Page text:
The Long Earth series has been a real mixed bag for me and hasn't quite delivered as well as it should given the premise available and whilst its premThe Long Earth series has been a real mixed bag for me and hasn't quite delivered as well as it should given the premise available and whilst its premise and creative talent involved keeps me reading, The Long Mars unfortunately ends up being one of the weaker books from both Pratchett and Baxter, as it looks at the aftermath of the Yellowstone Eruption and the years that followed, following an en masse retreat into multiple other worlds away from the Dantum Earth. It's a great concept that really makes the most out of the parallel worlds and is one of the main reasons why I keep coming back to this series, the world - or Universe building, is simply on another level altogether.
The main real problem comes to the three separate storylines and it's clear that the book doesn't really need the three because they basically feel kind of repetitive and as a result limit the potential made available. It's like too much time was spent on the world building and the characters and plot suffered as a result, with scarcely any memorable characters present in a story that ultimately is underwhelming and never takes off the ground, lacking a clear defining plot that moves the book forward.
Ultimately it's a book that I really wanted to love but couldn't quite get invested in. There's infinite possibilities to explore but unfortunately the book never really well, explores them. The book also suffers from a case of it looking like the writers threw everything at the wall in an attempt to see what sticks - something that seems to be Marvel's approach to bringing out new comics right now. Like eventually you'll get a few good elements (Sticking with the Marvel approach this results in good comics like The Mighty Thor, All New Wolverine and Vision), but the negativity outweighs the positivity in this one.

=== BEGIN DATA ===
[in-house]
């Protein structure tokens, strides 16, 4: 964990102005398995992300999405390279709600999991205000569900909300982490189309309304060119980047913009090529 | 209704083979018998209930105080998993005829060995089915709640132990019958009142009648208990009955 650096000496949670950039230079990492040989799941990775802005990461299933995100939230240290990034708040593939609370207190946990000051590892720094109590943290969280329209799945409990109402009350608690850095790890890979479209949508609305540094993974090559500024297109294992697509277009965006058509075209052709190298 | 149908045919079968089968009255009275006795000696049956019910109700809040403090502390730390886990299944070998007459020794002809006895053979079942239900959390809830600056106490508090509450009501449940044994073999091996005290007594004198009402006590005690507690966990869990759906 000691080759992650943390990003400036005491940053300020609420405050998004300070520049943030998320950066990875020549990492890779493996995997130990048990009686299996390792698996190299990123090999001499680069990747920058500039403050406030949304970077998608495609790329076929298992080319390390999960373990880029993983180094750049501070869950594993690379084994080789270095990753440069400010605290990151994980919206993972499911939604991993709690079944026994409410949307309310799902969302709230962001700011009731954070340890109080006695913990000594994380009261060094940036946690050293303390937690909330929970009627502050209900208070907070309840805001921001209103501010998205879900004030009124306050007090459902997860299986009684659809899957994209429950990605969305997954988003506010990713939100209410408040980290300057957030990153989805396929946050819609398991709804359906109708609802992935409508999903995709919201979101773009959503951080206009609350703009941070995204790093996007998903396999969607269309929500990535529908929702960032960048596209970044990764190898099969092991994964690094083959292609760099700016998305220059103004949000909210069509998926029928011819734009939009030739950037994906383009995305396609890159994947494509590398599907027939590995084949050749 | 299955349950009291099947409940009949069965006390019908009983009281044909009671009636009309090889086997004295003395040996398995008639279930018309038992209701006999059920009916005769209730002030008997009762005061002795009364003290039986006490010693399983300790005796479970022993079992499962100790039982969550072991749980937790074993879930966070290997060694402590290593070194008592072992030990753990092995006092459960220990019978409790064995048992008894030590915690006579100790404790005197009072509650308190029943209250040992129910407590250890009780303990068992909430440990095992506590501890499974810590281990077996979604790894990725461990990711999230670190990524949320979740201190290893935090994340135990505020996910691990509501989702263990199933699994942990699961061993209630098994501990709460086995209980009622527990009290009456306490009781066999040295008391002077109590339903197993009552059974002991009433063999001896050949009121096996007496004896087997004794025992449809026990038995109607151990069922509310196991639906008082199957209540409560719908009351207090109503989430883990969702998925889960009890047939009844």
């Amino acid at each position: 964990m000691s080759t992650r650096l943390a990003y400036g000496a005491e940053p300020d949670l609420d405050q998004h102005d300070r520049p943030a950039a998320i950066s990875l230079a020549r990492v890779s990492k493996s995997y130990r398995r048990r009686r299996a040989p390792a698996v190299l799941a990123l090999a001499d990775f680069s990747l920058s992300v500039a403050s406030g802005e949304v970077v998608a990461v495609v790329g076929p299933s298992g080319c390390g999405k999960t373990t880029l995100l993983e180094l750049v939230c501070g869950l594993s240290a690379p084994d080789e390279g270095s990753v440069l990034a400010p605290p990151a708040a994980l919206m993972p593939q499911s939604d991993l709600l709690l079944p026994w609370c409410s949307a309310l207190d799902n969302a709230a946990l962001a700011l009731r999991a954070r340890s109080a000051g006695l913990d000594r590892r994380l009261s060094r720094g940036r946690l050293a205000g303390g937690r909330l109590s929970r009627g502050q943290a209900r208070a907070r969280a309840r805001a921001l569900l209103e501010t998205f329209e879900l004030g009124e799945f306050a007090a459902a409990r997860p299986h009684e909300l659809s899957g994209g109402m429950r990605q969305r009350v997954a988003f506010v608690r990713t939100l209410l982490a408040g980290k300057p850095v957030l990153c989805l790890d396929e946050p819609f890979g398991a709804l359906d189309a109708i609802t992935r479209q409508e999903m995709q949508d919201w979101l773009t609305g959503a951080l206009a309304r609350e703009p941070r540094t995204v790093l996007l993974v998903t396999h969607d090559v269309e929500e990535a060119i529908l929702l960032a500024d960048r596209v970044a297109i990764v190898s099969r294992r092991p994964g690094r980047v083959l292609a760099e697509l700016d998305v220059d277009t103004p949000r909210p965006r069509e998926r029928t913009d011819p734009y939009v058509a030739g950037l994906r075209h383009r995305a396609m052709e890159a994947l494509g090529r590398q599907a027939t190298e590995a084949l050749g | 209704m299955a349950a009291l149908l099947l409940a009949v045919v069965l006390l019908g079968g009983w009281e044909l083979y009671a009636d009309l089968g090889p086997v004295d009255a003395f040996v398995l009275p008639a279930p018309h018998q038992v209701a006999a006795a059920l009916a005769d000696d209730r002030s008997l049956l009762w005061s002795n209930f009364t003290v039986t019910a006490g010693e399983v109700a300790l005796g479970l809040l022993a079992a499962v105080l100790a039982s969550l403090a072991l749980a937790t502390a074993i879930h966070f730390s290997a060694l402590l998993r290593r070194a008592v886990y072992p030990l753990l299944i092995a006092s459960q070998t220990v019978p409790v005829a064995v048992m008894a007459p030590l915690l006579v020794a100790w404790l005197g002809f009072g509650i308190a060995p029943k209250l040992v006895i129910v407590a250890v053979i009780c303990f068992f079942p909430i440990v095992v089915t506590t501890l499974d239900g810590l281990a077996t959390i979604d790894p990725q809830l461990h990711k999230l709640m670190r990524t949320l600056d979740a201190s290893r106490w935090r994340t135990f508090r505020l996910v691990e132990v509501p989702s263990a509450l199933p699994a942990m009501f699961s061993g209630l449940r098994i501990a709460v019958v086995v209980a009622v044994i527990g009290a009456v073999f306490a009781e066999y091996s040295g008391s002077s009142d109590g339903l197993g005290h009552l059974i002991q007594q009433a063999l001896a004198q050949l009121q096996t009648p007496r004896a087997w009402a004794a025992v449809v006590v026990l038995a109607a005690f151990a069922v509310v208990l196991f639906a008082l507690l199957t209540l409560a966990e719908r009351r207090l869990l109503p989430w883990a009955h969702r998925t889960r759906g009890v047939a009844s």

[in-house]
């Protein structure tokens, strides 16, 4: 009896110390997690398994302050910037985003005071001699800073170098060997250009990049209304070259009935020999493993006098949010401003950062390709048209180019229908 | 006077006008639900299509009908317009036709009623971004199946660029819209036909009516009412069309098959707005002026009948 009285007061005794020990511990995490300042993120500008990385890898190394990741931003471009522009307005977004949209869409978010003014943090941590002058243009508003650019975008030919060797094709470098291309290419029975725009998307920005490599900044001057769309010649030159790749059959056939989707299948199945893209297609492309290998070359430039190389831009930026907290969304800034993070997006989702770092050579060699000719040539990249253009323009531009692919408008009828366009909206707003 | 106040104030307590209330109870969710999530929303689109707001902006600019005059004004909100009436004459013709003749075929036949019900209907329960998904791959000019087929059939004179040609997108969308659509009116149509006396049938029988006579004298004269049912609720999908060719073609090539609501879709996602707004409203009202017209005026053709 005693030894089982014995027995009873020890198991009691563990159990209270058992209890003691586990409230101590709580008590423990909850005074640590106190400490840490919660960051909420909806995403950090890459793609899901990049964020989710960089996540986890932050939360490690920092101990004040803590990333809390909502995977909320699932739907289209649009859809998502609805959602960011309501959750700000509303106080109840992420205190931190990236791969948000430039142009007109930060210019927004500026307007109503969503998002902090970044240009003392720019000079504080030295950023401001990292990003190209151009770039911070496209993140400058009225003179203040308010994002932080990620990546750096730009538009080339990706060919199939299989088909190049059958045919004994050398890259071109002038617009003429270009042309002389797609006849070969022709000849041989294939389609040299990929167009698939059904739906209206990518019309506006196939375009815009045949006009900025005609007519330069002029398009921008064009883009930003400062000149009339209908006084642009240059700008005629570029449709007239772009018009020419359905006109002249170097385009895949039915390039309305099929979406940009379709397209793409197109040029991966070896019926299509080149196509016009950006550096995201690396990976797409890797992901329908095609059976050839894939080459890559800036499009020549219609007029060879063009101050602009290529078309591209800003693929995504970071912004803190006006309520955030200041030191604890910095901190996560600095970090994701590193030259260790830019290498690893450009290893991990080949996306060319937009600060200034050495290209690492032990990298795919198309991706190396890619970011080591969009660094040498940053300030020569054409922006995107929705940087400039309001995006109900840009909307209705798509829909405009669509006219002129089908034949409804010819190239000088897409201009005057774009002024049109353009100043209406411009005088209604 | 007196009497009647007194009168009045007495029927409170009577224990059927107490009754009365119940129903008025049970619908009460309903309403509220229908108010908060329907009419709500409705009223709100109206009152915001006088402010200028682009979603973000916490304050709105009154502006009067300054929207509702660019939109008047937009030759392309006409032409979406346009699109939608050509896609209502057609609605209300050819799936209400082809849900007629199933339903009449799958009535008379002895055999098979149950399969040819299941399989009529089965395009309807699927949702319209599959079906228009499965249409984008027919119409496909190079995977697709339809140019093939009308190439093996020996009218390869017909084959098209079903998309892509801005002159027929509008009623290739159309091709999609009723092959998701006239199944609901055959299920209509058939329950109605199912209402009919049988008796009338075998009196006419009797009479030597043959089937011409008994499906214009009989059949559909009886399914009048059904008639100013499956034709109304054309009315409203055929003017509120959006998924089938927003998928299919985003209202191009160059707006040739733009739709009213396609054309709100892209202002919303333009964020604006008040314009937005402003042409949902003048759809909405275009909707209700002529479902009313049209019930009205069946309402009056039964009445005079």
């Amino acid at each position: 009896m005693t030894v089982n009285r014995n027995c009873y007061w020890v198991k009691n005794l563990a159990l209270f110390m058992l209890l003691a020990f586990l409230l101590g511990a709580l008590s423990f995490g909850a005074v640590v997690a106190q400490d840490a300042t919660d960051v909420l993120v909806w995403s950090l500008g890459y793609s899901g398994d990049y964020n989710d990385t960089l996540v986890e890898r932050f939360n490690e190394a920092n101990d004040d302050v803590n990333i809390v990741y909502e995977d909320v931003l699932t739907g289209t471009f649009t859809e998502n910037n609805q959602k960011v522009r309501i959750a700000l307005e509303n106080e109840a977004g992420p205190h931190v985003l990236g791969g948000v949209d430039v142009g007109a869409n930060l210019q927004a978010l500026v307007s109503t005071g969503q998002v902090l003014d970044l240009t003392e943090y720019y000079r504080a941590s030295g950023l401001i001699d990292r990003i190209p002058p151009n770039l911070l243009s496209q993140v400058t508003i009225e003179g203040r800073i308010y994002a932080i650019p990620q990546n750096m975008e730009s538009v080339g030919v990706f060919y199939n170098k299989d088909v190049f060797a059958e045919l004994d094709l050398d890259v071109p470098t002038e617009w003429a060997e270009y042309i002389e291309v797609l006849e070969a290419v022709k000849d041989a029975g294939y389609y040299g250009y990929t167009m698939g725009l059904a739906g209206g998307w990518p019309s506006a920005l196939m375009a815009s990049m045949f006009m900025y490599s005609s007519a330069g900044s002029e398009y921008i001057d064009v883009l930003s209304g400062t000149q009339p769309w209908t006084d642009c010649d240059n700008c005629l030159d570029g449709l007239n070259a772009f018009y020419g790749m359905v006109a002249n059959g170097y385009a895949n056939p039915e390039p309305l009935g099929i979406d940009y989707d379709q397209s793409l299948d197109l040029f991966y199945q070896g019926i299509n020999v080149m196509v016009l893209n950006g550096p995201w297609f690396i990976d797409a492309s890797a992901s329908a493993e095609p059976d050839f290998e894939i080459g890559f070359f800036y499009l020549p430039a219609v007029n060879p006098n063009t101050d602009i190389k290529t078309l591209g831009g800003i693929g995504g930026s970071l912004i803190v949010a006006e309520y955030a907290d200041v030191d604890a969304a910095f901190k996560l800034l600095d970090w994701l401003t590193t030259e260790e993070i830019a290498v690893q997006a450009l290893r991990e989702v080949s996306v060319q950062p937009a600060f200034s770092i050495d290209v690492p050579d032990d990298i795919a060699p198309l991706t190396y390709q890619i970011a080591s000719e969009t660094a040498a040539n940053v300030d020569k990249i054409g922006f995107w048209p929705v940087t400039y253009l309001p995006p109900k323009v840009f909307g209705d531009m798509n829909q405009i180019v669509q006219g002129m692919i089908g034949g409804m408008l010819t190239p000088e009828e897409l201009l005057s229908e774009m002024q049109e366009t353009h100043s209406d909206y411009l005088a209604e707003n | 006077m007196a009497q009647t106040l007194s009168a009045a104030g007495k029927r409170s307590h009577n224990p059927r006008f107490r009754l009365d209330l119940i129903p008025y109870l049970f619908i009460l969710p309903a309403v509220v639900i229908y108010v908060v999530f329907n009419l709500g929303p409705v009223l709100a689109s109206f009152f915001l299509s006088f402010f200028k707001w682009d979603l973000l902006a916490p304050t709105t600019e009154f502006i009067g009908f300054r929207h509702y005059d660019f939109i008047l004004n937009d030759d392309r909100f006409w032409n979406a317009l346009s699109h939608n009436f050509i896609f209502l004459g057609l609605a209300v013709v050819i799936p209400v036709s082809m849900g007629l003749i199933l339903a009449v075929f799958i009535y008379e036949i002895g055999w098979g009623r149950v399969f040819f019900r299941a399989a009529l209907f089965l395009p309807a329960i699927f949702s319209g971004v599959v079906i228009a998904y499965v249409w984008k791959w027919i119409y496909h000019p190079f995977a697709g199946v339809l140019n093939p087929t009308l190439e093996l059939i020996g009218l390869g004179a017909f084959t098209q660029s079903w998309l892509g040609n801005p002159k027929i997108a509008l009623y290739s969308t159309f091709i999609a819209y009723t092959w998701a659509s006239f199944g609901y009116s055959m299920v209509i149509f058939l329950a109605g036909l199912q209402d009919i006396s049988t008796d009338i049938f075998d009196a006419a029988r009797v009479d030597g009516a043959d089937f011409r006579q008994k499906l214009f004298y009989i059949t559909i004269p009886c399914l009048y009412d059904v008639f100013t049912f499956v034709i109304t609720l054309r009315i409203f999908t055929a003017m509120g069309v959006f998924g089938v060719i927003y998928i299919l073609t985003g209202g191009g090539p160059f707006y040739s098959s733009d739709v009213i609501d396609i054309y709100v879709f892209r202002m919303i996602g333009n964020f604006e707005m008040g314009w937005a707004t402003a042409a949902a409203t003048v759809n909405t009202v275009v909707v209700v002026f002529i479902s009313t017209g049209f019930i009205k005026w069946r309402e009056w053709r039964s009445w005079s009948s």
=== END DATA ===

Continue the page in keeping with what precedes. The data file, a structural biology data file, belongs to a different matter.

Don't get me wrong, I still liked how some parts of the book pulled off and it's far from a bad book, but it just doesn't live up to the potential and is certainly not up to the quality that you'd expect from the collaboration of great writers like Terry Pratchett and Steven Baxter. Hopefully the series picks up in the next installment which I am going to read fairly shortly though, because right now it can't help but feel underwhelming. ...more
Dystopian young adult fiction is a genre that seems to be suffering from an over-saturation ever since the rise in popularity of The Hunger Games, and we’ve had countless of books billed as the next big thing, with The Maze Runner and Divergent franchises following suit in quick succession as they were adapted into movies. However perhaps the best of all four is Pierce Brown’s trilogy, starting with the titular opener Red Rising, which is darker and grittier than all three, incredibly violent and action packed from start to finish, set in an imaginative world that makes the most out of a Roman/Greek inspired origin.
As I’d recently read An Ember in the Ashes by Sabaa Tahir I was reminded of a few similarities in the plot, with Darrow working undercover to bring down a regime much like the protagonist in that novel. But Darrow feels more realised, more memorable, and although he’s not perfect, being to hot-headed and quick to anger, he’s actually pretty well developed and grows throughout the book as he struggles to deal with the fallout of finding that not only is his wife dead, but also his entire life is a lie. His character can sometimes throw you off and can be frustrating, but there are other times when he really shines.
The book has echoes of The Hunger Games in its structure with fights to the deaths between groups of kids but handles it in a different approach. There’s a caste system which the dominate Golds rule over Mars, whilst he belongs to the lowest class of the Red, who are slaves. Darrow is a Helldiver, a miner on the Red Planet, and it’s all he’s ever known. When he’s thrown out of his familiar surroundings into new terrain he has to watch himself, lest he be caught using terms that only a Red would use. There’s this constant high stakes feeling throughout Red Rising, that constant danger as though nobody is safe. Darrow isn’t afraid to do the killing as well, with a notable memorable sequence happening to one of the characters who would have probably made it out in a book not as grimdark as this.